Spring Gathers Steam On the South Fork

    Is it just us, or does it suddenly seem a whole lot busier on the South Fork? After three difficult off-seasons for the local economy, the spring rush appears to have strength not seen for some time.
    The signs of life are anecdotal, sure, but they include a slight uptick in home-repair projects, such as shingling, which is noticeable as we go about our daily rounds. We remember well that during the winter doldrums of the past few years passenger vehicles were almost alone on the roads. No more. Traffic, especially the morning and evening trade parade of vans and work trucks, is heavier outside our Main Street windows. New restaurants are opening and old ones are changing hands or being revamped with new menus, new chefs, new design.
    Real estate news is mixed. In the first quarter of 2011 on the East End, the number of sales was down as was the median price compared with the same quarter in 2010. However, sales of vacant land were up slightly, an indicator that builders may be feeling hopeful. And the median figure’s decline might indicate that activity has shifted away from the ultra-high-end market, which had been less affected by the recession. For some sense of how bad things had gotten and how far we have come, consider that only 55 properties changed hands in the first quarter of 2009; more than twice that number — 115 — were sold this year.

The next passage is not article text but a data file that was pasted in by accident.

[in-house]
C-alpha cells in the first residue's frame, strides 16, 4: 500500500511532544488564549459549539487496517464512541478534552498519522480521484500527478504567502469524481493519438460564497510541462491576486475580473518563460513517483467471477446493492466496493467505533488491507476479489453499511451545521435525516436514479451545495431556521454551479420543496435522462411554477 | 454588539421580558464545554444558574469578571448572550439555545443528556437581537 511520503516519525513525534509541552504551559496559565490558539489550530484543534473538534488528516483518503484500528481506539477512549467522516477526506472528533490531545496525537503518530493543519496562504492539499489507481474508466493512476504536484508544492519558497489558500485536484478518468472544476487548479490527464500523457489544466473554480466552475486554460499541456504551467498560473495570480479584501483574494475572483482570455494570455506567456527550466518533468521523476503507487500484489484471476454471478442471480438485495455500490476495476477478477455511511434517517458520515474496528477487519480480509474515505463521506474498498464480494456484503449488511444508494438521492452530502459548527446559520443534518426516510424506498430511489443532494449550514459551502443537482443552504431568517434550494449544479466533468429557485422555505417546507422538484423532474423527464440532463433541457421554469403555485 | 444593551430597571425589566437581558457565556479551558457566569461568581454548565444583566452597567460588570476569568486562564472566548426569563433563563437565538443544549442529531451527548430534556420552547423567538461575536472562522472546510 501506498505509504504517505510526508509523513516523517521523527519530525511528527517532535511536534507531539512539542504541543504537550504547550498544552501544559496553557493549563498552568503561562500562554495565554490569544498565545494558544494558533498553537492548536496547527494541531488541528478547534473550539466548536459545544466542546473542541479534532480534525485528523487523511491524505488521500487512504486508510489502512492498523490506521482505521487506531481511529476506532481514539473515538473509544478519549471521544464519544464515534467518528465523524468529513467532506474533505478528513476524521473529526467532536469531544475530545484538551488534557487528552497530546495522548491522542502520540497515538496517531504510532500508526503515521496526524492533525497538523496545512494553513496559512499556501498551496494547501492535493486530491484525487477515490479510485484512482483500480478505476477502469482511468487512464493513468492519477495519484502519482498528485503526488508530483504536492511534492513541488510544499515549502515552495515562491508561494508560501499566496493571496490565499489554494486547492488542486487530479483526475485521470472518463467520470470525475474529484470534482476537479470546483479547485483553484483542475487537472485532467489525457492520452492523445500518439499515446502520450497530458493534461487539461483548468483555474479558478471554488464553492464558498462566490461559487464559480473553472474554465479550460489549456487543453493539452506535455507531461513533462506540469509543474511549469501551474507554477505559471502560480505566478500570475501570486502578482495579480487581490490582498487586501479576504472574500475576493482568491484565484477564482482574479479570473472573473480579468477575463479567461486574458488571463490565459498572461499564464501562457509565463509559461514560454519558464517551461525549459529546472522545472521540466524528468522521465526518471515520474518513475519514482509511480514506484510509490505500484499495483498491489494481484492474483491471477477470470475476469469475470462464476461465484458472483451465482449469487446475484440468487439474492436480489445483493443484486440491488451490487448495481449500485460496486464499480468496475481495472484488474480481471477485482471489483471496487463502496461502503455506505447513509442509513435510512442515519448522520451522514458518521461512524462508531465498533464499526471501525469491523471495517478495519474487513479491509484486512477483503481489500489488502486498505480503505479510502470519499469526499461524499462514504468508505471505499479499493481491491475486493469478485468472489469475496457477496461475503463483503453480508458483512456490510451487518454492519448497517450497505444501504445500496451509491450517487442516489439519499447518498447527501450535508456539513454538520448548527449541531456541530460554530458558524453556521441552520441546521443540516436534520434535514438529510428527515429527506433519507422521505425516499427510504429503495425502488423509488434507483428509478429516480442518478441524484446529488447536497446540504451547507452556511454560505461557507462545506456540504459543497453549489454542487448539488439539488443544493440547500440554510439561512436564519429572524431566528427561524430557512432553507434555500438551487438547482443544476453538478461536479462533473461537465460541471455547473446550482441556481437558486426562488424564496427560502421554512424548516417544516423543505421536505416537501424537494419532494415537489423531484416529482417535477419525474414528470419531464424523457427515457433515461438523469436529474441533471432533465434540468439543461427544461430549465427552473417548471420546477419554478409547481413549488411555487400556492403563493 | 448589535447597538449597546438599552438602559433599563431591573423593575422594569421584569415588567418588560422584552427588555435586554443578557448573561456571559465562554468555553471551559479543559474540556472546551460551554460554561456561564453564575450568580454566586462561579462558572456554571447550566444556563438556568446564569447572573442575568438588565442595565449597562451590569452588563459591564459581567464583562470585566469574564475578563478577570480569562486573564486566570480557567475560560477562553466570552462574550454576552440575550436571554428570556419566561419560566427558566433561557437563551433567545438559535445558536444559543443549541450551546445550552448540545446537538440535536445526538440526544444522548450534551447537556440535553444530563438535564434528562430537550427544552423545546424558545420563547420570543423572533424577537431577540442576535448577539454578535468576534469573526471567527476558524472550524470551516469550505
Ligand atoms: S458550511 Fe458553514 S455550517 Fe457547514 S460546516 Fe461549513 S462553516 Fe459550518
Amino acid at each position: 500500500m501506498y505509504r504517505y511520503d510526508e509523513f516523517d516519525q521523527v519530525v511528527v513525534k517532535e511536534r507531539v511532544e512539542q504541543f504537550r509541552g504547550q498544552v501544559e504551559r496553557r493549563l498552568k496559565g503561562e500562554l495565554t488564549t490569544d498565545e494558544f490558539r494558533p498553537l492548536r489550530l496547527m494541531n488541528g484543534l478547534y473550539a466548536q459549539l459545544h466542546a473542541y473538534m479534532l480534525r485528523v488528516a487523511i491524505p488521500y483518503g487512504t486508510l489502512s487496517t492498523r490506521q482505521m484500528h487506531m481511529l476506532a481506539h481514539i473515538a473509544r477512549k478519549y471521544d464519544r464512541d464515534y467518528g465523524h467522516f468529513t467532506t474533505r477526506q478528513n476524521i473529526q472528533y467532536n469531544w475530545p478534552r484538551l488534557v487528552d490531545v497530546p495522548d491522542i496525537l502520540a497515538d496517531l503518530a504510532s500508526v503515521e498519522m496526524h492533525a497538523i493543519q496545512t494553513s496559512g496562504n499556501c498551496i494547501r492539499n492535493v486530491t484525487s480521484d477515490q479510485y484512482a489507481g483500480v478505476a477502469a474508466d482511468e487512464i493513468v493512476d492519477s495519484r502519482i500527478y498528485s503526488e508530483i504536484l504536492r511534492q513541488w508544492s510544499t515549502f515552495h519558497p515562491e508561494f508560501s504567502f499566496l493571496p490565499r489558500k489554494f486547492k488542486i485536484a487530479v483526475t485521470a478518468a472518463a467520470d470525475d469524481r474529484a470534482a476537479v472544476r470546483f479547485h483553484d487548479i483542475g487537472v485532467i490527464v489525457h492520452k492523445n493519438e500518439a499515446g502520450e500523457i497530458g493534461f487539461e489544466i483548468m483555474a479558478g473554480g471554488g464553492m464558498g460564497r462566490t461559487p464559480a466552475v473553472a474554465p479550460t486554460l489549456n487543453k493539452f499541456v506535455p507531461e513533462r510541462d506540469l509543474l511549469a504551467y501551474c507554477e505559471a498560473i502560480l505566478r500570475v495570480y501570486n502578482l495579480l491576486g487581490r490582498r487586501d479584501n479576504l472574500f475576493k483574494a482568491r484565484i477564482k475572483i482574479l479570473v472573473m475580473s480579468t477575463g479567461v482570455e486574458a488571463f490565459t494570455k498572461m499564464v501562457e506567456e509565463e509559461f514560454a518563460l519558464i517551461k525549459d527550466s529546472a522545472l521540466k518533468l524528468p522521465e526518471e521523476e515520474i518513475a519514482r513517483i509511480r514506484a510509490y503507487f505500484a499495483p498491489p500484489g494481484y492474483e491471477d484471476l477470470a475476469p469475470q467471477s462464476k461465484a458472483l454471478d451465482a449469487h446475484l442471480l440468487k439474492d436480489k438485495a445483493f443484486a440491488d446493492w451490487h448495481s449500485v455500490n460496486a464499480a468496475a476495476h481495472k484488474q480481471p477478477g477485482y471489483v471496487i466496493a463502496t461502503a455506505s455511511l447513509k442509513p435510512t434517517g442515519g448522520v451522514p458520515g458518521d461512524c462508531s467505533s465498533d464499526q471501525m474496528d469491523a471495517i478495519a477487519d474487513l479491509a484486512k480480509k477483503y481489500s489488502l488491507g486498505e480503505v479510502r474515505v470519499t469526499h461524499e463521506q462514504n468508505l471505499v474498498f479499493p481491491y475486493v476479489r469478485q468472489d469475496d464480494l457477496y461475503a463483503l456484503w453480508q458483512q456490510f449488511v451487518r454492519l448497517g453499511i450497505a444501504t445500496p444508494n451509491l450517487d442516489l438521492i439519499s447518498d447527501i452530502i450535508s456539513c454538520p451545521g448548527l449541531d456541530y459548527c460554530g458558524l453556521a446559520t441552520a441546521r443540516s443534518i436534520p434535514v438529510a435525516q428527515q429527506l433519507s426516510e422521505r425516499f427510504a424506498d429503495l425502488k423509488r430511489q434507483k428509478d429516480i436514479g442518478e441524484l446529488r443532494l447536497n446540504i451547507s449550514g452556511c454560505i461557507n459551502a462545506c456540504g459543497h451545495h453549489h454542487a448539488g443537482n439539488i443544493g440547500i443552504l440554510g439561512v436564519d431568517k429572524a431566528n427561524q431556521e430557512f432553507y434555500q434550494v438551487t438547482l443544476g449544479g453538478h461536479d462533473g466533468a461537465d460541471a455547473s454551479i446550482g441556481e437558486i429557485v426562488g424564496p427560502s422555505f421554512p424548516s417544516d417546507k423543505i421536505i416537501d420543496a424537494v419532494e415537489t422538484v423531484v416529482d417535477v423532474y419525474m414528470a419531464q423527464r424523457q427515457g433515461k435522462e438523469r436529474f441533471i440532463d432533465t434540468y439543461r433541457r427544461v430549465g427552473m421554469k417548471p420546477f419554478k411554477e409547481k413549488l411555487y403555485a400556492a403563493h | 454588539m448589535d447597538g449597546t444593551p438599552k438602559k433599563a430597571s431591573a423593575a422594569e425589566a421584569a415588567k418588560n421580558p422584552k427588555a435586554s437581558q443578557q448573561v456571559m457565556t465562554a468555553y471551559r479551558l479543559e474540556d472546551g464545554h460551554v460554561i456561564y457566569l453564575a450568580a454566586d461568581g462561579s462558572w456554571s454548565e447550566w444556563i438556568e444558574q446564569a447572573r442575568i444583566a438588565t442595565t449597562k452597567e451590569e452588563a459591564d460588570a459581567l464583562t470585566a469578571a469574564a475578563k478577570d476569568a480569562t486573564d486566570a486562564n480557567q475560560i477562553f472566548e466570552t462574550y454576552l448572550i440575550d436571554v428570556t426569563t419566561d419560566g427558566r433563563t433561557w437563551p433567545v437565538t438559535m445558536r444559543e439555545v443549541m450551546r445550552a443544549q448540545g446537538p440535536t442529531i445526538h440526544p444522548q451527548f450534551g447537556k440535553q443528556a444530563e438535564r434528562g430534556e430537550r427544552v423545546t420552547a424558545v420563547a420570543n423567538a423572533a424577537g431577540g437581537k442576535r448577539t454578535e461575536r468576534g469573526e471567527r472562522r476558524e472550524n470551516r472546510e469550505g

There is no denying that the last few years have been tough. Businesses have struggled through the long, cold months to keep going. Some have folded. There are still vacant storefronts. And plenty of the self-employed are still waiting for the phone to start ringing again. Yet there is a sense that the tide has changed, that this season will be a little better than the last, that the worst has passed. Then, too, we are not alone in hoping so.